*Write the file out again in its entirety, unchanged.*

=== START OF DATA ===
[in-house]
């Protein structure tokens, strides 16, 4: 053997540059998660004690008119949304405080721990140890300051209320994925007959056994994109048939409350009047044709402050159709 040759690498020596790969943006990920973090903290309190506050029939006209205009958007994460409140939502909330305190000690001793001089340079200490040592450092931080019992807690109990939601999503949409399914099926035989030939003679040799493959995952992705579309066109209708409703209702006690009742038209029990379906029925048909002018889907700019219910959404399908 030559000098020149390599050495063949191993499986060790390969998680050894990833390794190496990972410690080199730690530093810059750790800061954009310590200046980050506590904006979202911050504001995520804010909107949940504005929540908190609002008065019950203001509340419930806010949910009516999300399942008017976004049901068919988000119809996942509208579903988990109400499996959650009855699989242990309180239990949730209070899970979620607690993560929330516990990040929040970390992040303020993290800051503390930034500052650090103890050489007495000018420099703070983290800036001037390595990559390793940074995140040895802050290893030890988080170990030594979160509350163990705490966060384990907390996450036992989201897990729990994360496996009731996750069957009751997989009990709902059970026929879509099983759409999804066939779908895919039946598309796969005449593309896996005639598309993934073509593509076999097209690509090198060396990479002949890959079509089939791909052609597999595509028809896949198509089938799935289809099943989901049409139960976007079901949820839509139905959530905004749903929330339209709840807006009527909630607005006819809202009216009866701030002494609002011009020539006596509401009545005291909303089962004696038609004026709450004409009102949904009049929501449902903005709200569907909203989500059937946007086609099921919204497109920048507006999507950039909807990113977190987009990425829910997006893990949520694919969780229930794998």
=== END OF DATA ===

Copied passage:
[in-house]
């Protein structure tokens, strides 16, 4: 053997540059998660004690008119949304405080721990140890300051209320994925007959056994994109048939409350009047044709402050159709 040759690498020596790969943006990920973090903290309190506050029939006209205009958007994460409140939502909330305190000690001793001089340079200490040592450092931080019992807690109990939601999503949409399914099926035989030939003679040799493959995952992705579309066109209708409703209702006690009742038209029990379906029925048909002018889907700019219910959404399908 030559000098020149390599050495063949191993499986060790390969998680050894990833390794190496990972410690080199730690530093810059750790800061954009310590200046980050506590904006979202911050504001995520804010909107949940504005929540908190609002008065019950203001509340419930806010949910009516999300399942008017976004049901068919988000119809996942509208579903988990109400499996959650009855699989242990309180239990949730209070899970979620607690993560929330516990990040929040970390992040303020993290800051503390930034500052650090103890050489007495000018420099703070983290800036001037390595990559390793940074995140040895802050290893030890988080170990030594979160509350163990705490966060384990907390996450036992989201897990729990994360496996009731996750069957009751997989009990709902059970026929879509099983759409999804066939779908895919039946598309796969005449593309896996005639598309993934073509593509076999097209690509090198060396990479002949890959079509089939791909052609597999595509028809896949198509089938799935289809099943989901049409139960976007079901949820839509139905959530905004749903929330339209709840807006009527909630607005006819809202009216009866701030002494609002011009020539006596509401009545005291909303089962004696038609004026709450004409009102949904009049929501449902903005709200569907909203989500059937946007086609099921919204497109920048507006999507950039909807990113977190987009990425829910997006893990949520694919969780229930794998």